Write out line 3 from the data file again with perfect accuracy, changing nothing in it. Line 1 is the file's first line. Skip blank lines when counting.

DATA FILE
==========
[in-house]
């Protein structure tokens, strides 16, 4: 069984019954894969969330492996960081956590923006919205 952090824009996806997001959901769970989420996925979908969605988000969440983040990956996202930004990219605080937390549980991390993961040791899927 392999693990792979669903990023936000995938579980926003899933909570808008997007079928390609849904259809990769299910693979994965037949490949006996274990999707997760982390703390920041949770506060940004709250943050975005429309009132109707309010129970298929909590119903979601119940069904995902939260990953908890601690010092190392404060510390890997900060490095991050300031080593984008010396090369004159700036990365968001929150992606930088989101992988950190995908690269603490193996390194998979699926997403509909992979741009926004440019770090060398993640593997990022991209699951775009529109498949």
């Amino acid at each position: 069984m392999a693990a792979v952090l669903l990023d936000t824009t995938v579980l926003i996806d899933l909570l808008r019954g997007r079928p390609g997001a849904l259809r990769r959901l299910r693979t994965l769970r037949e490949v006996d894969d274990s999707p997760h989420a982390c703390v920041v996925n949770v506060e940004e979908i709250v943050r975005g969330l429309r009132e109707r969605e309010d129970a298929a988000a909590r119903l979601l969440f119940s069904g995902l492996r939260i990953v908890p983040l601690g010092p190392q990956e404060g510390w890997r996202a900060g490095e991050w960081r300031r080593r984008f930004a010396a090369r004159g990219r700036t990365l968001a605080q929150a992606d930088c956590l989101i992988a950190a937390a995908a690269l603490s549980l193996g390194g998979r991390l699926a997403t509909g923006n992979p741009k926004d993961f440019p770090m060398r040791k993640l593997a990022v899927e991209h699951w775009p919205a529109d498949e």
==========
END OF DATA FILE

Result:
């Amino acid at each position: 069984m392999a693990a792979v952090l669903l990023d936000t824009t995938v579980l926003i996806d899933l909570l808008r019954g997007r079928p390609g997001a849904l259809r990769r959901l299910r693979t994965l769970r037949e490949v006996d894969d274990s999707p997760h989420a982390c703390v920041v996925n949770v506060e940004e979908i709250v943050r975005g969330l429309r009132e109707r969605e309010d129970a298929a988000a909590r119903l979601l969440f119940s069904g995902l492996r939260i990953v908890p983040l601690g010092p190392q990956e404060g510390w890997r996202a900060g490095e991050w960081r300031r080593r984008f930004a010396a090369r004159g990219r700036t990365l968001a605080q929150a992606d930088c956590l989101i992988a950190a937390a995908a690269l603490s549980l193996g390194g998979r991390l699926a997403t509909g923006n992979p741009k926004d993961f440019p770090m060398r040791k993640l593997a990022v899927e991209h699951w775009p919205a529109d498949e």